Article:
Airman aboard B-17 opened hatch, allowed escape

Friday, 04 Oct, 2019

Two patients were also scheduled to be transferred to another hospital that specialises in the treatment of burns, he said. Hartford Hospital's Dr. Jonathan Gates said, "We didn't know how many to expect, but we knew it couldn't be good".

Gov. Ned Lamont said the hearts of all CT citizens are "broken" for the families of the victims.

Having turned round to land, four minutes after this initial message the plane skidded into the de-icing building.

Smoke and flames are visible throughout the area.

The airport was temporarily closed while flights were diverted to TF Green International Airport outside Providence, Rhode Island.

The Vernon Police Chief remembered him also for his work outside of the department, including earning induction into the Connecticut Special Olympics Hall of Fame, according to a statement obtained by News 12 Connecticut.

Authorities report that that representatives from the FAA, the Federal Bureau of Investigation and Homeland Security are on the scene assisting the evidence technicians from the National Transportation Safety Board.

2 that at least five people died in the incident. The NTSB has launched a Go Team led by Board Member Jennifer Homendy to investigate the accident. FAA is on site, as is Homeland security. The airport re-opened with just one operational runway at about 1:30 p.m. Airport officials said they expect continued cancelation of flights throughout the day.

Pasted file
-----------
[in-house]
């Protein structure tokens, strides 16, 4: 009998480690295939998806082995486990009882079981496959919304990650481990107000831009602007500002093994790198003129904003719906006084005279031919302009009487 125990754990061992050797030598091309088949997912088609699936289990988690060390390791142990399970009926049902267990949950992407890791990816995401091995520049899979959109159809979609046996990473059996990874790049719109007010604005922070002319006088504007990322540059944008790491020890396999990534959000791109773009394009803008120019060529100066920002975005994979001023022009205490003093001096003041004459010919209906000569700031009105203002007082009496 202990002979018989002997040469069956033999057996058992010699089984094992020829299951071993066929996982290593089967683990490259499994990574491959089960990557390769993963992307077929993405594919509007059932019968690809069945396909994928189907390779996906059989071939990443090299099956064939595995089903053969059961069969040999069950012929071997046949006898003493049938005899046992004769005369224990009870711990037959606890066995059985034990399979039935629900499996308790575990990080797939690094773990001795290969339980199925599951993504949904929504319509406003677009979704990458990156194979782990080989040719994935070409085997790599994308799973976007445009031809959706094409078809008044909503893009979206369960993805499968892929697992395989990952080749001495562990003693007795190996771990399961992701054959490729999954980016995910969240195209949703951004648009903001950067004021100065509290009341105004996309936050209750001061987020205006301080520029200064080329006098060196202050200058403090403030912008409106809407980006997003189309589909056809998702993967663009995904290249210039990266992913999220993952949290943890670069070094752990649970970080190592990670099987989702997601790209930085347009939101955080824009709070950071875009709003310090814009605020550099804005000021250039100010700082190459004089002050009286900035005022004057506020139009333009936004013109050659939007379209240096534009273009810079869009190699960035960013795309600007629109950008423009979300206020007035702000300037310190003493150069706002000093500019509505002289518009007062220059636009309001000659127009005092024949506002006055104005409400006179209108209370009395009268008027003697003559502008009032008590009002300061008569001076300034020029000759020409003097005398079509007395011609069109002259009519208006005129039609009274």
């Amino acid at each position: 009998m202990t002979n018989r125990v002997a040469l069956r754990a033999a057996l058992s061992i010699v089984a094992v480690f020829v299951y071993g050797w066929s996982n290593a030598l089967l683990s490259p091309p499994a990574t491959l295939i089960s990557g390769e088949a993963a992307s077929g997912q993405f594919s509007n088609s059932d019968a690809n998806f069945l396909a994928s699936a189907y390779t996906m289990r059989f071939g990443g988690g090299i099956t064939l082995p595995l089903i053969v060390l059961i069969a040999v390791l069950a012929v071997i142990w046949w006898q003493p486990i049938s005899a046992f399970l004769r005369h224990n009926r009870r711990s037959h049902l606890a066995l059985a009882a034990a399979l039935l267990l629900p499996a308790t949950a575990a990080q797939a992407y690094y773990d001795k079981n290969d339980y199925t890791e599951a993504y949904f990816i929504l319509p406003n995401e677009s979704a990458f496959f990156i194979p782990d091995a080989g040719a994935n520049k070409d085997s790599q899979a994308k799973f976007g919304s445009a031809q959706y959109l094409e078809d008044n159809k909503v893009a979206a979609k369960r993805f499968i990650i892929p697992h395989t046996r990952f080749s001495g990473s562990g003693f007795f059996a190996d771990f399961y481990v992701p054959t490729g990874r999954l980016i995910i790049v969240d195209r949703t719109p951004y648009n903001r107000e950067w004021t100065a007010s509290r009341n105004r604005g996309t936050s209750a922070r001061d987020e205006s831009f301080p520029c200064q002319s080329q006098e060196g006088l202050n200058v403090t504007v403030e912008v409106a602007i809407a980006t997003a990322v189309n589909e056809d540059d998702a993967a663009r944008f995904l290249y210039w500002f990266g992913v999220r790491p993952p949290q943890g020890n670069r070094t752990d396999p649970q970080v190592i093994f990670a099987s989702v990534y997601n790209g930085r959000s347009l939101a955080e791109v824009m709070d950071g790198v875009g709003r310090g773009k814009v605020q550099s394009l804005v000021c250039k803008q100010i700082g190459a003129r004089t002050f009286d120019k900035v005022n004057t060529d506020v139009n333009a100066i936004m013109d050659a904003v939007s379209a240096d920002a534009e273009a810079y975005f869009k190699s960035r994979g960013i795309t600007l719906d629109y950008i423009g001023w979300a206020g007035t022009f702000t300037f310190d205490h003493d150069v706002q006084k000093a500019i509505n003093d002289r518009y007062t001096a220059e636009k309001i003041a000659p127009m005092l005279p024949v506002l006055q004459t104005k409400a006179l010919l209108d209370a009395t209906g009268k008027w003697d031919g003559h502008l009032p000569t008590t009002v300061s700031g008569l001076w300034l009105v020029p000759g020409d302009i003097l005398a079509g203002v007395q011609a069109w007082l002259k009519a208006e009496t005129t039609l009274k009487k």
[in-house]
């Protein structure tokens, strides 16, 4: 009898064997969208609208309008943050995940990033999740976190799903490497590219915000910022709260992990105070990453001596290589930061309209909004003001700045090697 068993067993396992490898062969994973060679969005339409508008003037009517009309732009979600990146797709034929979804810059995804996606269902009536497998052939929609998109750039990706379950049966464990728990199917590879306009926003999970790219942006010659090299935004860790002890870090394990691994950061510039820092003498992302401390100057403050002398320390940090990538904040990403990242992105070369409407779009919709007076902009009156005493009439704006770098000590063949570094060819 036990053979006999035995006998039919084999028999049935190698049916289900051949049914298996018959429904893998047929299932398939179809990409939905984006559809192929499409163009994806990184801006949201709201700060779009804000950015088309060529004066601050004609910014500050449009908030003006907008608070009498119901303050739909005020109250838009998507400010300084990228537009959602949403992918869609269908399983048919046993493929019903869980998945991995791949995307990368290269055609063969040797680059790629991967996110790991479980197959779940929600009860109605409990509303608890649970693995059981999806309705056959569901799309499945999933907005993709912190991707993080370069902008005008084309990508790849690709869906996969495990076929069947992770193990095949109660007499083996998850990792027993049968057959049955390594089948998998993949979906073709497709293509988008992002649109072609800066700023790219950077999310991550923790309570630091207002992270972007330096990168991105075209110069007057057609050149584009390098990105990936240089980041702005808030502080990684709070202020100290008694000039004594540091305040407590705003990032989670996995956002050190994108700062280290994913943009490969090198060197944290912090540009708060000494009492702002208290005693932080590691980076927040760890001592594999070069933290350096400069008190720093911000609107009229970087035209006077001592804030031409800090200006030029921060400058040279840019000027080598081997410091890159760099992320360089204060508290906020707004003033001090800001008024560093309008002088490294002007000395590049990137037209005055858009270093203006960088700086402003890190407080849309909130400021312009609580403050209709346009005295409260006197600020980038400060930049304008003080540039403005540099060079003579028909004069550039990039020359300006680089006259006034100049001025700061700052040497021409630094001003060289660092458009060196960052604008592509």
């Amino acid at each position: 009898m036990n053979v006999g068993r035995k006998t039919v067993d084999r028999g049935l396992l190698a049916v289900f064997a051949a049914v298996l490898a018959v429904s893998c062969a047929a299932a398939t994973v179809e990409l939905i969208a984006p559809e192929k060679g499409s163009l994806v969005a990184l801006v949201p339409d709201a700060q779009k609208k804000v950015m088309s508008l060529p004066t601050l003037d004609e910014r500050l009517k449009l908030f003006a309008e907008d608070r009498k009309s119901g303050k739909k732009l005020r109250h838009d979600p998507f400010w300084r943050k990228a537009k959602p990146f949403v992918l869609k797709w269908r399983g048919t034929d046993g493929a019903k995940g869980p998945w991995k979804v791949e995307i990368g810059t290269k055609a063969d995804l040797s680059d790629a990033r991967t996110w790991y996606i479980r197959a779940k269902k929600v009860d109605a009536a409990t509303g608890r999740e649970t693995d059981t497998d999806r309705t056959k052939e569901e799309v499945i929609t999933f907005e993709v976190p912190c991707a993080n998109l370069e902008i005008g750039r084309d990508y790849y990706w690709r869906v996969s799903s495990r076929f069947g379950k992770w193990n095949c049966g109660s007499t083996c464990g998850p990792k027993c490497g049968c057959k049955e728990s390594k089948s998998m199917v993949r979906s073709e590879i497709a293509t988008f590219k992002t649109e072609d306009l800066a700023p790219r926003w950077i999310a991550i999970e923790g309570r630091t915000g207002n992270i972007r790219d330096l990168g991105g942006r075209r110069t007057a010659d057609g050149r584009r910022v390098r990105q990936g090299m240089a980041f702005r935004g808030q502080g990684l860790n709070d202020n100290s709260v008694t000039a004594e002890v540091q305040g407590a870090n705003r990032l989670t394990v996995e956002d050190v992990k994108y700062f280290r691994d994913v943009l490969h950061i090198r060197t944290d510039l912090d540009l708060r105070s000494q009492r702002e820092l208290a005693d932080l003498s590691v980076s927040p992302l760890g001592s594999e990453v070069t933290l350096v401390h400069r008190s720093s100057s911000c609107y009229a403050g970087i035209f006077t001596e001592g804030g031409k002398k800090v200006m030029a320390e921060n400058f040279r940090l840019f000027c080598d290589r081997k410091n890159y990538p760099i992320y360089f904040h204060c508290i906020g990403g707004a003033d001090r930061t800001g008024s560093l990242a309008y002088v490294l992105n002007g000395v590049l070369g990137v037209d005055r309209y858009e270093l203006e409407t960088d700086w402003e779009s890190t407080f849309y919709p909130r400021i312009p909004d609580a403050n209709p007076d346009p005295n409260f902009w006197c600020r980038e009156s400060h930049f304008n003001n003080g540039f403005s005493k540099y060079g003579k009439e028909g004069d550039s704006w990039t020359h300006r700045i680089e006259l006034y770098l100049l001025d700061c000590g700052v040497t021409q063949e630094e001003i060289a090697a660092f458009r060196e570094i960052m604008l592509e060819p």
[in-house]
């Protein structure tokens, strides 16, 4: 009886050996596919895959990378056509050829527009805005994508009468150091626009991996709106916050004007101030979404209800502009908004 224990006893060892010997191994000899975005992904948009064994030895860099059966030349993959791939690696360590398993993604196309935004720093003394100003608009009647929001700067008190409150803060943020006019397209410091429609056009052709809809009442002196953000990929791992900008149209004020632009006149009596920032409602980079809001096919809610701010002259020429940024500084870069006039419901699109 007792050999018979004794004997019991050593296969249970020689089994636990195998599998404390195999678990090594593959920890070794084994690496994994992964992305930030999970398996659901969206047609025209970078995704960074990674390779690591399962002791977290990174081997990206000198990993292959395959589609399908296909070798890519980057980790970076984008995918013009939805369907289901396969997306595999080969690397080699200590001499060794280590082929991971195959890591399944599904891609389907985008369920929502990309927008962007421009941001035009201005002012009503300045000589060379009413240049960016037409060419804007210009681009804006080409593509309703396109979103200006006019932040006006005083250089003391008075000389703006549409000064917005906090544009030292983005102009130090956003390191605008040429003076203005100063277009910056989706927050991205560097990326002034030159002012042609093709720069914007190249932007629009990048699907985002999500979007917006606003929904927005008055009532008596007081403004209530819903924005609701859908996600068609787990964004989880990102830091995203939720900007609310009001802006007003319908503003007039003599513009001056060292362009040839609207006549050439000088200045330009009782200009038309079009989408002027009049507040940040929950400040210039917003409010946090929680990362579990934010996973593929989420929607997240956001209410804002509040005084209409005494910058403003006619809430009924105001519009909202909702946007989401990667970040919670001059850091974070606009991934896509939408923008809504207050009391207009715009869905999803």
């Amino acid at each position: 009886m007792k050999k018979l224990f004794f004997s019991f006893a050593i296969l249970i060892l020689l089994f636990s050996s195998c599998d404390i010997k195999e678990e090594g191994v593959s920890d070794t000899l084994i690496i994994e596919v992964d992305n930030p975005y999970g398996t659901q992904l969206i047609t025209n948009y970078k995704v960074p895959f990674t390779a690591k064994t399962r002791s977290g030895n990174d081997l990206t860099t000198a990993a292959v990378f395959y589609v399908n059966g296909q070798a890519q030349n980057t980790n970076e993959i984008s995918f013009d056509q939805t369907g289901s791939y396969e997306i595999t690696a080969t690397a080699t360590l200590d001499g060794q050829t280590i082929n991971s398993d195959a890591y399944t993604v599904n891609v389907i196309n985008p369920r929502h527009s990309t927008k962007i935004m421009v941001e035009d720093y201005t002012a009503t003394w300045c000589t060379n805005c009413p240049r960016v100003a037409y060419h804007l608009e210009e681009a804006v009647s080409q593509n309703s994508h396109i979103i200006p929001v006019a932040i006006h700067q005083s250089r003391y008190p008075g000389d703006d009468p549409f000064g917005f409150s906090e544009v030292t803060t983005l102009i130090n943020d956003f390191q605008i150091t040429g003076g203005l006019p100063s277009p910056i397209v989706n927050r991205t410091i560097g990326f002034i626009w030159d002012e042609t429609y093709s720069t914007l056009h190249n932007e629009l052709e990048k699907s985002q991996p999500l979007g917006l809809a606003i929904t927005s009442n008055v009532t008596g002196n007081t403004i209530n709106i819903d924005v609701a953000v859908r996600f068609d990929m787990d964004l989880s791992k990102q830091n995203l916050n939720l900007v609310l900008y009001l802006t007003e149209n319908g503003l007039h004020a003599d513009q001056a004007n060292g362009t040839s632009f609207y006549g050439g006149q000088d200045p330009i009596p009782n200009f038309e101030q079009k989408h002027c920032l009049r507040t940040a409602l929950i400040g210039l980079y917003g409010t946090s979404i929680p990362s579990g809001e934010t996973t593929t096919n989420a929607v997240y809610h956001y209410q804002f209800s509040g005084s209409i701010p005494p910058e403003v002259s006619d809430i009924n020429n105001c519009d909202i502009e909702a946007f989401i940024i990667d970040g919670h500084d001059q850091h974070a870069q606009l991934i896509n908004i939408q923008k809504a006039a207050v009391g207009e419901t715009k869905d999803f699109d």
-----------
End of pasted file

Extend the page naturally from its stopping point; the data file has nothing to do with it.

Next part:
A World War II-era plane with 13 people aboard crashed and burned at the Hartford airport after encountering mechanical trouble on takeoff Wednesday, killing seven of them.

Connecticut Senator Richard Blumenthal said the plane was one of only 18 B-17s left in the country, and that the crash might have implications for the flying of vintage aircraft.

"Our thoughts and prayers are with those who were on that flight and we will be forever grateful to the heroic efforts of the first responders at Bradley", Collings officials said in a statement to PEOPLE.

Another witness Brian Hamer told broadcaster FOX61 the plane took off but didn't climb very high. "We'd like to return, and blow it out", another pilot in the aircraft said. In the boxes you can see screenshots from October 2 crash site.

The plane is owned by the Collings Foundation, which brought five of its restored planes to a World War II-era air show this week at the airport, which confirmed the crash on Twitter.

The airport says fire and rescue operations are underway.